I’m grateful to the support of KLA Executive Committee and to my good friend Mr. Venkitachalam Sriram who had worked closely with me at every step to make this possible. And also a big THANK YOU to all our well wishers.
If you represent a non-profit state-level library association wanting to publish an open-access online journal, do get in touch with us for some great offers.
This post discusses how to automate your Koha ILS’s MySQL database backup on to Google drive and send an email when it is complete. It shows how you can take advantage of Google Drive’s 15GB space for free (Dropbox only gives you 2GB on the free access) and do it all from the command line and save the much needed RAM for your Koha server rather than waste it on the GUI, which is also a security risk. Further this attempts to introduce the novice readers into details of the commands they are supposed to follow, with further reading resources, should they be inclined to learn more.
Having your Koha ILS database to be regularly backed up on to remote, cloud storage is an excellent idea. By doing so you ensure a critical off-site, disaster recovery measure, which is very good. However, as with all things human, if we leave it on ourselves to do it, there will come to pass a time when we will (a) forget to do it or (b) be unable to do it for some
reason. As we all know good ol’ Captain Murphy’s Law will strike us whenever we are least prepared; in this case typically that one time we forgot or were unable to take the backup, the darned thing will crash!
So backup automation is key. Not only it ensures regularity without fail. It also removed one more essential chore from our immediate plate, thus leaving us free to do other things without feeling guilty over this key housekeeping chore.
Cloud backup – Google vs Dropbox
Dropbox and Google Drive comes across as immediate choice of cloud based backup. However, their free editions differ … only by about 13GB of space between them. So for long-term online backup Google Drive is the de-facto choice.
So, here is what we set out to do:
create a datetime stamped backup of the database; (so we can tell just by seeing the filename when the backup was taken)
compress it with bzip2 utility; (so all those loooooong lines of SQL text do not take up so much space, a text file can compress up to within 10% of it original size)
upload it to a specified folder on Google Drive; (so that all our backups remain in one place, date-wise)
email the user that the remote backup process is complete. (so when we outside or on vacation and don’t have access to our workstation, we still get a notification when it was completed and if we don’t get one, then that something certainly went wrong and someone should do something about it)
And of course, since we are talking about making this happen everyday at the same time, we need to create a cron job that will deliver all of 1, 2, 3 and 4 to us in a single neat little command.
As you all know, no self respecting system administrator will ever be caught running the X11 windowing system on a production server. So we are going to do these the way real system admins do: from the command line.
NOTE: X11 is the geekspeak for the Graphical User Interface (GUI) environment we see e.g. when we log into an Ubuntu Desktop (which is typically the Unity desktop)
Command line in this day and age? Are you nuts???
No! And here is the reason. X11 is not only an inherently insecure protocol that puts your production system at risk, it is also (compared with a command line only system) a tremendous resource hog! We all know that more free memory (RAM) is usually-a-good-thing ™, so instead of wasting our precious RAM on running a GUI (and all the unnecessary software along with it making it slow *and* insecure) we are going to show you how to do this all from a command line. One other thing: if you ever need the assistance of an expert, you will find that command line setups are also easier to debug (for an expert), after all, aren’t they always asking you to check your “logs”? All those are after all command line output. So like the Chloromint ad below, please don’t ask us again why we love the command line! 😉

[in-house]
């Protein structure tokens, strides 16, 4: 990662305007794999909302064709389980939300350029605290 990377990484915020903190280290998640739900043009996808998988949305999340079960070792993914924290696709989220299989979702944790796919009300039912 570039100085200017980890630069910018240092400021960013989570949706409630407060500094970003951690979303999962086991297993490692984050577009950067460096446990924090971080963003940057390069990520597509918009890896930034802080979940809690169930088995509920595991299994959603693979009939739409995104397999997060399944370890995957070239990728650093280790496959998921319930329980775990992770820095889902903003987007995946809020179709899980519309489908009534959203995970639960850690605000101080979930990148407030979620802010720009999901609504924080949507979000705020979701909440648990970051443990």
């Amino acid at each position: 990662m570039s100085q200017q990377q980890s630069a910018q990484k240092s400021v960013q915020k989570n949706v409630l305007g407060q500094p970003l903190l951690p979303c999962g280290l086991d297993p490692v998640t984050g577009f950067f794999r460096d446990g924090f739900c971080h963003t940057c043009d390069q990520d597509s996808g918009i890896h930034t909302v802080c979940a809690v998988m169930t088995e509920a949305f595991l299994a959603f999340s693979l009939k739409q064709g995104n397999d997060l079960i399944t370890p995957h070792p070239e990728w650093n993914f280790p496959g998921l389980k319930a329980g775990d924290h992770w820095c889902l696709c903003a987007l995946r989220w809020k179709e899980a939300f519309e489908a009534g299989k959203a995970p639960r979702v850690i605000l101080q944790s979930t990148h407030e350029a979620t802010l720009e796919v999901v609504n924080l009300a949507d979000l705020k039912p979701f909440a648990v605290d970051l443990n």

We want a normal user account with no admin privileges; say in our case we will call it l2c2backup and we will do it from the terminal using the adduser l2c2backup command. See below:
Next up, we need to switch over to the new user account and create a synchronization folder for Google drive.
At this point, we’ll press “Ctrl+D” and exit from the l2c2backup user and come back to the root user or sudo user, for we now need to install a command line google drive client on our system. We are going to use the (almost) official Google Drive command line client for Linux known simply as “drive” and available from https://github.com/odeke-em/drive
Since we are using Debian, we have the advantage of using the pre-built binaries, which we shall install in the following manner by executing in turn each of the commands: # apt-get install software-properties-common
# apt-add-repository 'deb http://shaggytwodope.github.io/repo ./'
# apt-key adv --keyserver keyserver.ubuntu.com --recv-keys 7086E9CC7EC3233B
# apt-key update
# apt-get update
# sudo apt-get install drive
NOTE:If you are using Ubuntu or other mainstream Linux distributions, you can use the instructions given here on the Platform Packages page.
Once we have completed installation of “drive“, we now need to go back to our /home/l2c2backup/gdrive folder as the user l2c2backup and initialize the sync folder (i.e. /home/l2c2backup/gdrive) using the command “drive init”
Copy the really long URL that the command tells you to visit and open it in your web browser. You will see an application authorization dialog screen come up, click on the “Allow” button.
NOTE: Before pasting the URL, you must make sure that at this point you are logged in into the actual Google user account where you want to send the backups to. Don’t make a mess here.
Assuming you did everything as I have mentioned so far, you will be automatically redirected to the page with the authorization key. It will look pretty much like the one below. Of course, every request will generate a separate access authorization key, so use the one generated specifically against your request.
Copy this key and paste it back at the prompt in your terminal window and press <ENTER>. DO NOT TRY TO TYPE IT OUT BY HAND, COPY-N-PASTE IS THE ONLY WAY HERE!